During a noteworthy speech to the CPC Central Committee, President Xi Jinping made it clear that Beijing would use “any means” to keep Taiwan from seceding and that the island’s reunion with mainland China is a necessary course of action.

According to the Xinhua news agency, Xi made these comments during his speech to the Communist Party of China’s Central Committee at a symposium honouring Mao Zedong’s 130th birthday.

CHINESE PRESIDENT’S STANCE

As per quoted statements, Xi declared, “We will resolutely prevent anyone from making Taiwan secede from China by any means.” Emphasising that the “complete reunification” of China is a “inevitable trend” that is in line with the aspirations of the people as well as national interest. “Promote the peaceful development” of relations with Taiwan is what the president called for, along with “integrated development in all fields.”

Highlighting Beijing’s stance on Taiwan, Xi had previously conveyed to US President Joe Biden, during their meeting in California last month, that any attempts by Taiwan to declare independence would lead to war, as reported by NBC News.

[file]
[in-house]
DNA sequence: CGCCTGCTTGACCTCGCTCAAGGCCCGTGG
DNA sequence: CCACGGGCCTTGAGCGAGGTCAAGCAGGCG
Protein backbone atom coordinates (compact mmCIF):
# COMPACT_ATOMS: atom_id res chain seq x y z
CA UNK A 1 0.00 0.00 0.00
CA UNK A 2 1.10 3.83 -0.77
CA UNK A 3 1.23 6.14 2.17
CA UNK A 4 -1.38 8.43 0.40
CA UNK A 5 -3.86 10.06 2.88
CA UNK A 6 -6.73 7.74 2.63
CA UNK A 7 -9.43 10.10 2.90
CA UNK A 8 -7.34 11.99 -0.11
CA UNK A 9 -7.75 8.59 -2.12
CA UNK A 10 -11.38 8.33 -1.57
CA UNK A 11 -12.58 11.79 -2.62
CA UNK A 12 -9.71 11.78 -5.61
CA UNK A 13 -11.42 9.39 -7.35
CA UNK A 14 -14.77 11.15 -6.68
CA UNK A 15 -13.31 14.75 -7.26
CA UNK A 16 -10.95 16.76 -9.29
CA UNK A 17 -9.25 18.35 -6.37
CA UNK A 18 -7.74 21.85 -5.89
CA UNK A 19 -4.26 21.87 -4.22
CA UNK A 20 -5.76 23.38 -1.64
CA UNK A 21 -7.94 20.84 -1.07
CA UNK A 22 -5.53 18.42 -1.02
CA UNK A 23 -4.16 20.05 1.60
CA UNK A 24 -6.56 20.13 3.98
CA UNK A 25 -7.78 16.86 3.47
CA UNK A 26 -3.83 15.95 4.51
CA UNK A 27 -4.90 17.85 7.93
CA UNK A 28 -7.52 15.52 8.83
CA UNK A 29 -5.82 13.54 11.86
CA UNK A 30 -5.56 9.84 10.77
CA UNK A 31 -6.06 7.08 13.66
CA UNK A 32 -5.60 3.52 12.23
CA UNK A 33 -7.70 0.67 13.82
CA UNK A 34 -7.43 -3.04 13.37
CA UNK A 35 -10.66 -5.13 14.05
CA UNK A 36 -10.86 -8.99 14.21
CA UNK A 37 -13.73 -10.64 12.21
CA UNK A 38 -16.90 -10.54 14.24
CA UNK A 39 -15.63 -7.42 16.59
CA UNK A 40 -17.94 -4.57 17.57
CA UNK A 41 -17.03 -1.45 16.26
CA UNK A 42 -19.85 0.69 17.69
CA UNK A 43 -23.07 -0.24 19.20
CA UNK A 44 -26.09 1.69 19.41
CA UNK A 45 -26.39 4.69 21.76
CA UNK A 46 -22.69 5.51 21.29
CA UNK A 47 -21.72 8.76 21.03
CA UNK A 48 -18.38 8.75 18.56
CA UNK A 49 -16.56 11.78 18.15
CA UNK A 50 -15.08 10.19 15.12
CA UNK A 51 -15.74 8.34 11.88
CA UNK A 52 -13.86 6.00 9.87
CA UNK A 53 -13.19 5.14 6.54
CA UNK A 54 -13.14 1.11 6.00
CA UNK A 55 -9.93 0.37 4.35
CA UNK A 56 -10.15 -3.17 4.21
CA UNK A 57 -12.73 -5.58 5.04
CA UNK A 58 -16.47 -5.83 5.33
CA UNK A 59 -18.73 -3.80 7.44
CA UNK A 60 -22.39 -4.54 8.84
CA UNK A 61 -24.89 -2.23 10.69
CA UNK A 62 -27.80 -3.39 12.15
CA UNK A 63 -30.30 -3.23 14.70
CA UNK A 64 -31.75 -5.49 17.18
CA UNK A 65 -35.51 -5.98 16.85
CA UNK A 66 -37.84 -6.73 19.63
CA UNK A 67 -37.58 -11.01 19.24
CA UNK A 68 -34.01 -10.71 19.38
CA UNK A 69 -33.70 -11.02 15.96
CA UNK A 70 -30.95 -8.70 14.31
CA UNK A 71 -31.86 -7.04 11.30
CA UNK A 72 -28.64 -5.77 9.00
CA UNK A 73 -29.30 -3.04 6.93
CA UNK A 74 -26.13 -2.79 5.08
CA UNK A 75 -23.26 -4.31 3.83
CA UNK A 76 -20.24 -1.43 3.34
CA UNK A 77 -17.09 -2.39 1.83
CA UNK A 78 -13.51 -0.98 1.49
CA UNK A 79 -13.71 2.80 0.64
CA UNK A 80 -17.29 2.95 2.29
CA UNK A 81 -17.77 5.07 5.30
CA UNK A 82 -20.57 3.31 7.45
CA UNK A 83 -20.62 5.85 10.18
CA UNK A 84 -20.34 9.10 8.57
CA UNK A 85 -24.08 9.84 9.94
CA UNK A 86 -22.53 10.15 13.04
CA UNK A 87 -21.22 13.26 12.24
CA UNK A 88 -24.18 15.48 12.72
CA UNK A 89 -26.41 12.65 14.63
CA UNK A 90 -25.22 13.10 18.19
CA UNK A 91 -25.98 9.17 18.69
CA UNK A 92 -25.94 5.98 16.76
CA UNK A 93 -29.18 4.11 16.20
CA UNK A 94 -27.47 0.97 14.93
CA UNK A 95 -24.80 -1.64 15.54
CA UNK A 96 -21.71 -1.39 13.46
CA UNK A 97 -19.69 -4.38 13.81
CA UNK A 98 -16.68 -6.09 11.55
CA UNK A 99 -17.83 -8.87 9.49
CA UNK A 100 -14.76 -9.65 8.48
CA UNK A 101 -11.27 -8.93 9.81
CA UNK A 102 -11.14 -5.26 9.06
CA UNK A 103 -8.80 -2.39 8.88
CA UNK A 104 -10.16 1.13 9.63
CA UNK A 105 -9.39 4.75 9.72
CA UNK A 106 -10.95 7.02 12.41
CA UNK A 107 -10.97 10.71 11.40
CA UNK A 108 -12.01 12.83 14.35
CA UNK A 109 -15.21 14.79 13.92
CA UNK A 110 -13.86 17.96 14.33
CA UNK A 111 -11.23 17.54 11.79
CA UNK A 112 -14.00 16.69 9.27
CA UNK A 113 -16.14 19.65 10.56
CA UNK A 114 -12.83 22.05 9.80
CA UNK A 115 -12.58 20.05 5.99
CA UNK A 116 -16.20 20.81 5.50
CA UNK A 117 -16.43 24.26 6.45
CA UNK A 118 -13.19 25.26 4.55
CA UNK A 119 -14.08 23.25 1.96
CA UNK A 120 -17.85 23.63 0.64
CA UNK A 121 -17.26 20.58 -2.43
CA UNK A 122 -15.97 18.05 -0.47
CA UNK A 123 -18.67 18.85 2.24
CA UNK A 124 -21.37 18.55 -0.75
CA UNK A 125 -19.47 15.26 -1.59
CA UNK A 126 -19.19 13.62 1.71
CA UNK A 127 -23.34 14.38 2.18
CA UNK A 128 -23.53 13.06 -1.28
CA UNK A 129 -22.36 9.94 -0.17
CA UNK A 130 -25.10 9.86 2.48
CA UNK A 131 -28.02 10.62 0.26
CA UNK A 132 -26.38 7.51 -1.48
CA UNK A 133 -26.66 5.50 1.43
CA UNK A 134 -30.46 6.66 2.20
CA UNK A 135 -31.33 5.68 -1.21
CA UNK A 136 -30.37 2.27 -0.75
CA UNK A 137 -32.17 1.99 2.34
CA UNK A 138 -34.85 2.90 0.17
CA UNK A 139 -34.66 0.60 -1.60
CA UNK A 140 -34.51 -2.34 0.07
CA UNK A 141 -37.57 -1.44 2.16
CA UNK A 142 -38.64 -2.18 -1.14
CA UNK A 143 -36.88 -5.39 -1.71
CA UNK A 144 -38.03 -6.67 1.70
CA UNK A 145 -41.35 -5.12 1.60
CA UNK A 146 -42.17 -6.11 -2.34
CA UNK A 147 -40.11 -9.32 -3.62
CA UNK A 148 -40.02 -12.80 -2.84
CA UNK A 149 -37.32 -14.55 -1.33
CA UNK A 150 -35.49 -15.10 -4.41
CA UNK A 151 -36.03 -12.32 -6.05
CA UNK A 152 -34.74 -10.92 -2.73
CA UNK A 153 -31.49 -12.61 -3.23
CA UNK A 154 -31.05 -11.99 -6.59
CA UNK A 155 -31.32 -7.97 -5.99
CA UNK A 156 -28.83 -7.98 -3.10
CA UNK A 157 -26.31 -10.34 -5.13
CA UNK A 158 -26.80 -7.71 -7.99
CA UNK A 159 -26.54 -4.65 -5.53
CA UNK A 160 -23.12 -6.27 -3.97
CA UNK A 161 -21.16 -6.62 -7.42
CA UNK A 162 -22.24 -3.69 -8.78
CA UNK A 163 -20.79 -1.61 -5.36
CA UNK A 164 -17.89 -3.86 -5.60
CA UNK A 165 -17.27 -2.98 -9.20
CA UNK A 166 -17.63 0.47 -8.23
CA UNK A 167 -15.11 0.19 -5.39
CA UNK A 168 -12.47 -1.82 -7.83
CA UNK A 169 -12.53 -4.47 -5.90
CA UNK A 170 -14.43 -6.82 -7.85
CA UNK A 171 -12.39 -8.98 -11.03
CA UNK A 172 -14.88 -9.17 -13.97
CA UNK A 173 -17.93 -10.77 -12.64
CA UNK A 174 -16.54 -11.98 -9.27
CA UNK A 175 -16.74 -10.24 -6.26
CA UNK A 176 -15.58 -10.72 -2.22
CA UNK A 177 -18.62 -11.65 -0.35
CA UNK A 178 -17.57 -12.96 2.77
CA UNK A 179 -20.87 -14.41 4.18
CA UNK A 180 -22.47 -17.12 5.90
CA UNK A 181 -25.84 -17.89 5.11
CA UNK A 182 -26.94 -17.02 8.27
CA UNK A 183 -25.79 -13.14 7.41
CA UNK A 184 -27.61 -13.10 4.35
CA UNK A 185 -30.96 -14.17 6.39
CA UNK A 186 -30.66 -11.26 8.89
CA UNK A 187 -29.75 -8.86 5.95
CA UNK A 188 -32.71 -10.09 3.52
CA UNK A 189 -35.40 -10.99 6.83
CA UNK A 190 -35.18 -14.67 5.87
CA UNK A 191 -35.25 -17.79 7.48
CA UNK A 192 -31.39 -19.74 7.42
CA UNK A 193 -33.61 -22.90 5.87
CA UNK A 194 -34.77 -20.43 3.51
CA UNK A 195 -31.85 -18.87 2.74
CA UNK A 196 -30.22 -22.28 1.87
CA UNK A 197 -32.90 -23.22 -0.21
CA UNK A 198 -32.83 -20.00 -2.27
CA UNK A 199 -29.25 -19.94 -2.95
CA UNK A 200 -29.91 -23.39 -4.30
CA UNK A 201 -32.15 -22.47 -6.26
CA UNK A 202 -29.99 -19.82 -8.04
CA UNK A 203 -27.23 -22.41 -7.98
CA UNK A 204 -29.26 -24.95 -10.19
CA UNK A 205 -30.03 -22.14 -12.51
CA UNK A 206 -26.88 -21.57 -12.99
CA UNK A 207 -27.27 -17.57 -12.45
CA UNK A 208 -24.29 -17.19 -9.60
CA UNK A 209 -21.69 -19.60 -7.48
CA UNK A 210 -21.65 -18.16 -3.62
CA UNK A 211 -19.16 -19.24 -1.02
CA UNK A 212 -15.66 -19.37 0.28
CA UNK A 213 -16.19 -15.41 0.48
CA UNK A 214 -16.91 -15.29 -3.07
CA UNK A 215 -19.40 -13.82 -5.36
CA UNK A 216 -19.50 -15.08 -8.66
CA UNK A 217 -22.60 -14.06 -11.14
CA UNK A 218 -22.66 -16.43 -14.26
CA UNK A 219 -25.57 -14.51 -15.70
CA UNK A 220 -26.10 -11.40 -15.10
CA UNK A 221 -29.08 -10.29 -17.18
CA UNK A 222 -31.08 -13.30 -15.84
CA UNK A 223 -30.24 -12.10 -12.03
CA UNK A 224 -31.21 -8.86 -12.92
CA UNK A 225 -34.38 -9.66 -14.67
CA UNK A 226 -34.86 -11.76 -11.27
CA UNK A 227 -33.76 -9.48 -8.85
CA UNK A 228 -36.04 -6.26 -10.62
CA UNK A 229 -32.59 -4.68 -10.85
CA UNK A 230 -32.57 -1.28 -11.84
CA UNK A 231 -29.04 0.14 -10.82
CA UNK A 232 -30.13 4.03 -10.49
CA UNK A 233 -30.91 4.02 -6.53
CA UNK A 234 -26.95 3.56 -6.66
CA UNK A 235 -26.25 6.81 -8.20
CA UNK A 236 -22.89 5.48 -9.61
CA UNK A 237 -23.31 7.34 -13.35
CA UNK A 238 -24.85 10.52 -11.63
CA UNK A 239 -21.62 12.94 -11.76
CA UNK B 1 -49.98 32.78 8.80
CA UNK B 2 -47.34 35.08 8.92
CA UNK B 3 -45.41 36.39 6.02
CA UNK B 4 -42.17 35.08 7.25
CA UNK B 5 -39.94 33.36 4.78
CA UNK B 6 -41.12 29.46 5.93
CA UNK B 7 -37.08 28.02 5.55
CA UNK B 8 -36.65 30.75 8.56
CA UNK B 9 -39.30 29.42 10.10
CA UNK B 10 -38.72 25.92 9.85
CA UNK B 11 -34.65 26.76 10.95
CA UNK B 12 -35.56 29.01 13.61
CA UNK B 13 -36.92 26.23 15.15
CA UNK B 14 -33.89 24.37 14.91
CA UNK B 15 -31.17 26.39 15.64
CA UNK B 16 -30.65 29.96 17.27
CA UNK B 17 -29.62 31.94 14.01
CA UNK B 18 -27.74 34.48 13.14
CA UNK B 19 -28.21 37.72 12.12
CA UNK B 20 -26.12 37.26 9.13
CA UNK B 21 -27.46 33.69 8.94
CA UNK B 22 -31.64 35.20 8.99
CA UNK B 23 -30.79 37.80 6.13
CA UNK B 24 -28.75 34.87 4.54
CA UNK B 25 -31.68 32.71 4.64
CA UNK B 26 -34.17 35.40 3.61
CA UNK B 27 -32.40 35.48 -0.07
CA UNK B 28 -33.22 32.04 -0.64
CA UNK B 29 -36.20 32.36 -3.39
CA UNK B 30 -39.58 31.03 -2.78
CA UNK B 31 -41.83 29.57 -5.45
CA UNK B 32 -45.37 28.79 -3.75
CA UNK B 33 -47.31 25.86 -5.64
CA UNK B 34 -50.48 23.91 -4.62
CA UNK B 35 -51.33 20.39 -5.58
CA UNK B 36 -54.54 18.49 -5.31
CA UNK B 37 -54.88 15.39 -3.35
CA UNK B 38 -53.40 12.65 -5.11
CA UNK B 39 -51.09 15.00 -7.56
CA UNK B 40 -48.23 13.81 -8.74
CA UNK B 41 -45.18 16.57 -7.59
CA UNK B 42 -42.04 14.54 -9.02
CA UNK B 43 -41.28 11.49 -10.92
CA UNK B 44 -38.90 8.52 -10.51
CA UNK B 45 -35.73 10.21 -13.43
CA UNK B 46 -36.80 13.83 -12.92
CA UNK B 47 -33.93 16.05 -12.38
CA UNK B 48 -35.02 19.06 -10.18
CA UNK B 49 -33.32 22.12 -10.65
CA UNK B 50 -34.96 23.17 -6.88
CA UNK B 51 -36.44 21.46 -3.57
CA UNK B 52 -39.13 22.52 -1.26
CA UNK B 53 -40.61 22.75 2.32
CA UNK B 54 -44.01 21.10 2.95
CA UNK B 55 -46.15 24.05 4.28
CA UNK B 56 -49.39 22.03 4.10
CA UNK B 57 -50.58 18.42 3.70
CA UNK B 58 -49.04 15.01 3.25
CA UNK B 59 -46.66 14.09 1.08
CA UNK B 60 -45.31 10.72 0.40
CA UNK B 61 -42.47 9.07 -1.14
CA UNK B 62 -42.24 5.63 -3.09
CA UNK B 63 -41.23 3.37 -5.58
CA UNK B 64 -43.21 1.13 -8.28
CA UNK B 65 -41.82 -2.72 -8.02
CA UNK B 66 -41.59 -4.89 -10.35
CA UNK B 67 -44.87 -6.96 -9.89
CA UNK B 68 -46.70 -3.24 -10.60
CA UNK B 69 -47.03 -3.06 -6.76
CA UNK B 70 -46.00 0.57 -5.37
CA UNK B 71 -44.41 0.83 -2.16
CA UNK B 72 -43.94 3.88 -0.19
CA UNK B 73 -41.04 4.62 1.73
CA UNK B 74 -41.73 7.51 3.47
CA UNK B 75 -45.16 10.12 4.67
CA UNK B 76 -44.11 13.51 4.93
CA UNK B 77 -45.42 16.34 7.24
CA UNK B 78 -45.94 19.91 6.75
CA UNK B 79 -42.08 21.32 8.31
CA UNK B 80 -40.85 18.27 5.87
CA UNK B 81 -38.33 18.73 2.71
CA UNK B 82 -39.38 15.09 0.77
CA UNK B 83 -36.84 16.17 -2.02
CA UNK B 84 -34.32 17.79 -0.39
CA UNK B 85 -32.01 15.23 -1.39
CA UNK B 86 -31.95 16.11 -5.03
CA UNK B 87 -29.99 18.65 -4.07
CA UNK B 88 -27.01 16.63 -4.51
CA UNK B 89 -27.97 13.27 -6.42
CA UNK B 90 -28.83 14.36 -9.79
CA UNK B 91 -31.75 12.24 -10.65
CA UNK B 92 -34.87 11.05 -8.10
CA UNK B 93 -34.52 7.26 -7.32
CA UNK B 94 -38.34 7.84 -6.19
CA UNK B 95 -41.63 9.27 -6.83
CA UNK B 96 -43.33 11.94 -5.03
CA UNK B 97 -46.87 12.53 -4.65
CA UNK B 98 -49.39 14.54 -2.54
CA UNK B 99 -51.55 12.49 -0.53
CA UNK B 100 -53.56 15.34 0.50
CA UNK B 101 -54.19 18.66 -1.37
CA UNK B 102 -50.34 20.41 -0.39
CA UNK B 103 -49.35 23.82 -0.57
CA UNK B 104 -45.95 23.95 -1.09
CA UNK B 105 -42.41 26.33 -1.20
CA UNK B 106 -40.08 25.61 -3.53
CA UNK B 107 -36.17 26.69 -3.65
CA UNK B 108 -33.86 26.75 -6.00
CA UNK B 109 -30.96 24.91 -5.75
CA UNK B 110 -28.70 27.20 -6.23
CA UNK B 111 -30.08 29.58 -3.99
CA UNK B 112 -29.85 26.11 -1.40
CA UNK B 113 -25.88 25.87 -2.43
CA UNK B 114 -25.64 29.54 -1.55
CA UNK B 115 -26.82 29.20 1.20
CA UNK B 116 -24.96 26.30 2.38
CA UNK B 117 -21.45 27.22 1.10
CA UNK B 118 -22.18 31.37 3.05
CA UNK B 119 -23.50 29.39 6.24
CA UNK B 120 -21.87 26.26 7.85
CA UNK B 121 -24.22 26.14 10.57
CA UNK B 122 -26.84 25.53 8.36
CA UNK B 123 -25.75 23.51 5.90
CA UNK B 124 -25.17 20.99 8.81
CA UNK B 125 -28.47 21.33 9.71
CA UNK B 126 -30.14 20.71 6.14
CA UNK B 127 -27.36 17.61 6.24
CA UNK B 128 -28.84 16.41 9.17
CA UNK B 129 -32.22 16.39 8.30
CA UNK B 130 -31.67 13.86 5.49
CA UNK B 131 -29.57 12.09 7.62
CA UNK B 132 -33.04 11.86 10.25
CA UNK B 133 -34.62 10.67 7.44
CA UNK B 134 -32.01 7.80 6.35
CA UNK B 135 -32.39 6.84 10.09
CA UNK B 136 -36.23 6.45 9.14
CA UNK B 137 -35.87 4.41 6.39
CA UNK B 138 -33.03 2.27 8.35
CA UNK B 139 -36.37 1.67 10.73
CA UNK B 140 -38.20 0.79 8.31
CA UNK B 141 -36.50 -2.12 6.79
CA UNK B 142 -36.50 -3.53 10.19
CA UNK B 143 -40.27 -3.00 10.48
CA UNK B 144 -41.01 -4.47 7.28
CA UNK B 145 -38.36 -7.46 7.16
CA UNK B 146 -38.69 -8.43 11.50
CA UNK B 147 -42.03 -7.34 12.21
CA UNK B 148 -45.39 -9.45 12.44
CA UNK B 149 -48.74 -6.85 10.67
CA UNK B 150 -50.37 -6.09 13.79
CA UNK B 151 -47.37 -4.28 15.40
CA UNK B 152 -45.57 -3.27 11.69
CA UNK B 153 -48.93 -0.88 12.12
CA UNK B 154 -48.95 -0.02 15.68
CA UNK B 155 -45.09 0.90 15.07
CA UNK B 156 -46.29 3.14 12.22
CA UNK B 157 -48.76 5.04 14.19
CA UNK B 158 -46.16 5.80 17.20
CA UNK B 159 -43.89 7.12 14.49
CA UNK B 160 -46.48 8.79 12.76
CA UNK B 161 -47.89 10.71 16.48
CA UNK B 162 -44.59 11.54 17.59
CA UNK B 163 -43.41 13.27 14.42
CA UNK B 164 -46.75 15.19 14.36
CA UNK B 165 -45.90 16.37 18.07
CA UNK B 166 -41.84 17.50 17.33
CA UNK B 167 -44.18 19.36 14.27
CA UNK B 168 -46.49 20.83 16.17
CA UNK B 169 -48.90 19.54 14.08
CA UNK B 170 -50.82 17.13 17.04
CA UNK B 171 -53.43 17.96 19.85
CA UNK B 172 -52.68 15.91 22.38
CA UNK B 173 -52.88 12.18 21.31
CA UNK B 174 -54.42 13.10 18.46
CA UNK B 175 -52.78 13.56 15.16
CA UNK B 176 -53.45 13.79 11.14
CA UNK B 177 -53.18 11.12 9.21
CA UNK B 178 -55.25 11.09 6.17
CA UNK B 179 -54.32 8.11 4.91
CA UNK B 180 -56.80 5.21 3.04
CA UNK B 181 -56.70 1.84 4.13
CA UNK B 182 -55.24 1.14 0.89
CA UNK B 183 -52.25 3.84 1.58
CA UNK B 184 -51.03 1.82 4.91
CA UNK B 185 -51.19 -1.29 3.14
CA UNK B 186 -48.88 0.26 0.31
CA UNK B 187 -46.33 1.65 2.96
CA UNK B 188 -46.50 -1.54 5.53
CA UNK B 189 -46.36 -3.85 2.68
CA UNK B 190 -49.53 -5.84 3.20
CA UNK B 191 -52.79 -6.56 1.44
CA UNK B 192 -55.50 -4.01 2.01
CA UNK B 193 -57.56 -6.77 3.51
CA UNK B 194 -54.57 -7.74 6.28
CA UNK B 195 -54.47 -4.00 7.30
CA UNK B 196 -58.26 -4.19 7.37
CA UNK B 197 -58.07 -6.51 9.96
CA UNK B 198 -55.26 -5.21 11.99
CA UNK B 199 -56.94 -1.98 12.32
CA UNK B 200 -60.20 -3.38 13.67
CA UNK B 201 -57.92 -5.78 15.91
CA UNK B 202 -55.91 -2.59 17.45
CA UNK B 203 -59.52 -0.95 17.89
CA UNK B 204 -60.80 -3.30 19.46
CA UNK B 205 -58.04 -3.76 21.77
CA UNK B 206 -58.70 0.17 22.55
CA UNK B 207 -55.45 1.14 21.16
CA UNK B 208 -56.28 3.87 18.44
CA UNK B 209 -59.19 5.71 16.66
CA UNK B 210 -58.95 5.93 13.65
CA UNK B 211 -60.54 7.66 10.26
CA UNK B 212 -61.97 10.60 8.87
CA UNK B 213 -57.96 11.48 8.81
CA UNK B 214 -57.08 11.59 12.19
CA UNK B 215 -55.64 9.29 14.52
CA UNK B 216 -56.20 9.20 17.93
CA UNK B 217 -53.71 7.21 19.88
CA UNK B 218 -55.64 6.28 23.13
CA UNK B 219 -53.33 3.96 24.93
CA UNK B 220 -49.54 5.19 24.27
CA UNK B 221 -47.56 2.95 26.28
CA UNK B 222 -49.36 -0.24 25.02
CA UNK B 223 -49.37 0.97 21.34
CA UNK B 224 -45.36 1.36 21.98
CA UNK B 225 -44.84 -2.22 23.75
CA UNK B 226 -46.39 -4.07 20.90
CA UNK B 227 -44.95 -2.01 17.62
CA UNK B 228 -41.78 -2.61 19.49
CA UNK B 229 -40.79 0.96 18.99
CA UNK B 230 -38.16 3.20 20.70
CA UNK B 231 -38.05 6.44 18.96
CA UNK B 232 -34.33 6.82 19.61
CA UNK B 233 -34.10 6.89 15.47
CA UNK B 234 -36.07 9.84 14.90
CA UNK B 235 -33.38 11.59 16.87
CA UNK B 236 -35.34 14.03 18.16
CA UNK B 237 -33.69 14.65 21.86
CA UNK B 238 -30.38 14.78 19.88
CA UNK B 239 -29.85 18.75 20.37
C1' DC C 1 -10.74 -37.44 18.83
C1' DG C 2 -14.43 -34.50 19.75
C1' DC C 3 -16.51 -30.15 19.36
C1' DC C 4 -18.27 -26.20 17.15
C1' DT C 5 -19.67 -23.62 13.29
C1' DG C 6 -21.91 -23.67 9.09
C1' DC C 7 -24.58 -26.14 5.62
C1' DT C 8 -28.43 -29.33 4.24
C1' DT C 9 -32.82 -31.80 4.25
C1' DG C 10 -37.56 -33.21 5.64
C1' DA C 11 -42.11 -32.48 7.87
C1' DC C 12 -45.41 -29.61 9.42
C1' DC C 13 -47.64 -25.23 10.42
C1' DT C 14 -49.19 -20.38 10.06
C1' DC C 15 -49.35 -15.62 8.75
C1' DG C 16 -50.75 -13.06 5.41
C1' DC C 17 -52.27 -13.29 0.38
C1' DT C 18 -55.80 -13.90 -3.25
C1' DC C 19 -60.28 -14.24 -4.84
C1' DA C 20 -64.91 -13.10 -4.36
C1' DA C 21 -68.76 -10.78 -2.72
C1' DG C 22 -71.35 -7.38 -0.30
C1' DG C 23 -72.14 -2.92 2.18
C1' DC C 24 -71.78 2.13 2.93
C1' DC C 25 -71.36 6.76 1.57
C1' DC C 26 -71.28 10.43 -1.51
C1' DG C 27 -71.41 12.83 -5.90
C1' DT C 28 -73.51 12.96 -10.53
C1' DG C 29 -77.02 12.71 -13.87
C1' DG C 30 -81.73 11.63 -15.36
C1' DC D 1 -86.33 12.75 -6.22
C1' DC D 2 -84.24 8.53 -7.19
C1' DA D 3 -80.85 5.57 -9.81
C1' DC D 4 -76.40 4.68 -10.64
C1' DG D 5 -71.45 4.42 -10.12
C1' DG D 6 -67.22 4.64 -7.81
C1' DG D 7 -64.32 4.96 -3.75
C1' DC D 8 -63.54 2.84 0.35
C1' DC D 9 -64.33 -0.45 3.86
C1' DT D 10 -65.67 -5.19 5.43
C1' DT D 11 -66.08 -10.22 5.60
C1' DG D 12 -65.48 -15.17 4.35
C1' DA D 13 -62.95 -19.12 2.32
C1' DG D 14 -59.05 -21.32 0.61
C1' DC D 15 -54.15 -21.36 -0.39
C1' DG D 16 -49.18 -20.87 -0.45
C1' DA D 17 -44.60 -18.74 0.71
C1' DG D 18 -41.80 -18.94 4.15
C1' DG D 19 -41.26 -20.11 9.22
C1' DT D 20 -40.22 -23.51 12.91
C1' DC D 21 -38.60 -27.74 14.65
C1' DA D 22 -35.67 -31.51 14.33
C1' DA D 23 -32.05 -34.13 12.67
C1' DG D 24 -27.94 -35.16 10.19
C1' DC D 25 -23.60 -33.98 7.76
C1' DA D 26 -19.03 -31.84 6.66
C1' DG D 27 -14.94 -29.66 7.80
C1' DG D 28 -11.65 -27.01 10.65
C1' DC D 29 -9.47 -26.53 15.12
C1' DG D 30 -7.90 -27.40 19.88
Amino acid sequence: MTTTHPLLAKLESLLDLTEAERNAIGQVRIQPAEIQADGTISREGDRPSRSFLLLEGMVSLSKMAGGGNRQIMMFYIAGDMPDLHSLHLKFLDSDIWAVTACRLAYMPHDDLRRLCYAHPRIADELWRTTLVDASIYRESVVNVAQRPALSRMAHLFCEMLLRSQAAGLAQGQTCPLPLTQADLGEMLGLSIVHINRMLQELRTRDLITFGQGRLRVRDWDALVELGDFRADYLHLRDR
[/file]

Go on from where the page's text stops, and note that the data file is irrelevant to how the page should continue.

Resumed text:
China would provide “plenty of space” for a peaceful reunion with Taiwan, according to Xi, but he also made it clear that Beijing would not tolerate any separatist actions on the part of Taipei.

TAIWAN ELECTIONS

With the parliamentary and presidential elections scheduled for January 13, Taiwan’s leading candidate is none other than Lai Ching-te, the leader of the ruling Democratic Progressive Party (DPP). Self-described “worker for Taiwanese independence,” Lai has charged Beijing with threatening to use force against the island.

President Xi in his speech on Tuesday avoided directly mentioning the impending elections in Taiwan or the possible use of force against the island.

BACKGROUND

Historically, Taiwan, located approximately 180km from the Chinese mainland, was known as Formosa. China ceded it to Japan in 1895 but reclaimed it after Tokyo’s surrender in 1945. Post the Chinese nationalists’ defeat in the civil war in 1949, they evacuated to the island with US assistance, proclaiming Taipei as the capital of the Republic of China.

In 1971, the United Nations (UN) recognised the government in Beijing as the legitimate authority of China, leading to the de-recognition of Taiwan by numerous countries. The US, in 1972, accepted Beijing’s position that “there is but one China, and that Taiwan is a part of China.”

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